Solar of course confronts this problem in even more radical form. The basic solar panel we’ve all seen emits only about 120 watts. You’d need acres of them to equal even the output of a wind turbine. And again, the sun shines brightest where people don’t live.

Frum makes a few points I hadn’t previously considered, but while electricity cannot be stored as such, there are ways to store other forms of potential energy which can be easily converted into electricity.  However, Frum is correct that such technology does not yet exist and as such our beloved renewable energy sources (which are wonderful, don’t get me wrong) cannot yet replace the amount of energy which coal currently produces.  Nuclear can.


It emits no greenhouse gases, and it produces less radioactive waste than coal plants.




Don’t take my word for it:


Over the past few decades, however, a series of studies has called these stereotypes into question. Among the surprising conclusions: the waste produced by coal plants is actually more radioactive than that generated by their nuclear counterparts. In fact, the fly ash emitted by a power plant—a by-product from burning coal for electricity—carries into the surrounding environment 100 times more radiation than a nuclear power plant producing the same amount of energy. * [See Editor's Note at end of page 2]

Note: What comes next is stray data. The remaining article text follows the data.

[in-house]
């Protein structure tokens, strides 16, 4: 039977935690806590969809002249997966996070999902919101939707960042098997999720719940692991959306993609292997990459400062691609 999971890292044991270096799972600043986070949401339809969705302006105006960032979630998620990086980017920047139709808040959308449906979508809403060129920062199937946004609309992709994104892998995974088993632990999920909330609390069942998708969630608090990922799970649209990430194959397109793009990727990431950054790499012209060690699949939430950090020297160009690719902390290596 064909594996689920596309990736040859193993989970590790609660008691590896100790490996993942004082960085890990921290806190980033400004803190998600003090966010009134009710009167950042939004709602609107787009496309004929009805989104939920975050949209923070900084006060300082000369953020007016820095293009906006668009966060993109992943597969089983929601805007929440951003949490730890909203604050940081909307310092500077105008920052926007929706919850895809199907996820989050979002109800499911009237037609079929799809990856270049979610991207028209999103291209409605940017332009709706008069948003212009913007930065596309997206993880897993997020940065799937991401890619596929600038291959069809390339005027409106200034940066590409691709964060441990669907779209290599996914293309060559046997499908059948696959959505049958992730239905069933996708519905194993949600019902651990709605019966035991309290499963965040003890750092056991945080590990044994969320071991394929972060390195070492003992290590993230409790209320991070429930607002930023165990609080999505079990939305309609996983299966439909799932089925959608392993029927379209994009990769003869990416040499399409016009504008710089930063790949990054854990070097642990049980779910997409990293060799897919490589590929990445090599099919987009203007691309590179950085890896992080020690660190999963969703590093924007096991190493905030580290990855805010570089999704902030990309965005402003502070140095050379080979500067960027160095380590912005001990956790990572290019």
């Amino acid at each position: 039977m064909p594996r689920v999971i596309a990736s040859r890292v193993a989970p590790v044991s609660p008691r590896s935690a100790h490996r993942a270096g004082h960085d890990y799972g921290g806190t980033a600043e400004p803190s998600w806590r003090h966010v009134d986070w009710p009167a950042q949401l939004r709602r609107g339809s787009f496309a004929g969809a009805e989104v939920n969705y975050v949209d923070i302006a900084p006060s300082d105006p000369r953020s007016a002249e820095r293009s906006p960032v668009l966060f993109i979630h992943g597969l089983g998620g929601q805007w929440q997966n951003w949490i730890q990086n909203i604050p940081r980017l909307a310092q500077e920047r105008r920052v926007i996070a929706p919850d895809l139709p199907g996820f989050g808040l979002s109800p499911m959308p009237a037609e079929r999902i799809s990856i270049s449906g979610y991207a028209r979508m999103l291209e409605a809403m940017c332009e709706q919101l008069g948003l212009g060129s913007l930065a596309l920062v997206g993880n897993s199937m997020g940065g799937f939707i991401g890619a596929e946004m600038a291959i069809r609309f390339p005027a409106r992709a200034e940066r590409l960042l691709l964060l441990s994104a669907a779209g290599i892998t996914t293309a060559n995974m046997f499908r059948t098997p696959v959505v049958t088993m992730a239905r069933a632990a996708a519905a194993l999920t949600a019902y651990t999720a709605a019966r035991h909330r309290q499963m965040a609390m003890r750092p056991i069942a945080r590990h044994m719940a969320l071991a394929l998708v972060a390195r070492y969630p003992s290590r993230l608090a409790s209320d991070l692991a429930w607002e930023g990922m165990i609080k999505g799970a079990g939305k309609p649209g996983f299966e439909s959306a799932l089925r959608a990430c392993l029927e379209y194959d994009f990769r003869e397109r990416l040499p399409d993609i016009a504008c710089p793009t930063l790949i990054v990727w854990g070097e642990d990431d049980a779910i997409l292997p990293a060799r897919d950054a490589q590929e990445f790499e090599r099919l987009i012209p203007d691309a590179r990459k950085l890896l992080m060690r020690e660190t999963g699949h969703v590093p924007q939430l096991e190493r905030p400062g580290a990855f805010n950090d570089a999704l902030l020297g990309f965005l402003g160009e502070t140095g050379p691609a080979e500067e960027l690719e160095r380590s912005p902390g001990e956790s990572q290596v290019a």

At issue is coal's content of uranium and thorium, both radioactive elements. They occur in such trace amounts in natural, or "whole," coal that they aren't a problem. But when coal is burned into fly ash, uranium and thorium are concentrated at up to 10 times their original levels.


Fly ash uranium sometimes leaches into the soil and water surrounding a coal plant, affecting cropland and, in turn, food. People living within a "stack shadow"—the area within a half- to one-mile (0.8- to 1.6-kilometer) radius of a coal plant's smokestacks—might then ingest small amounts of radiation. Fly ash is also disposed of in landfills and abandoned mines and quarries, posing a potential risk to people living around those areas.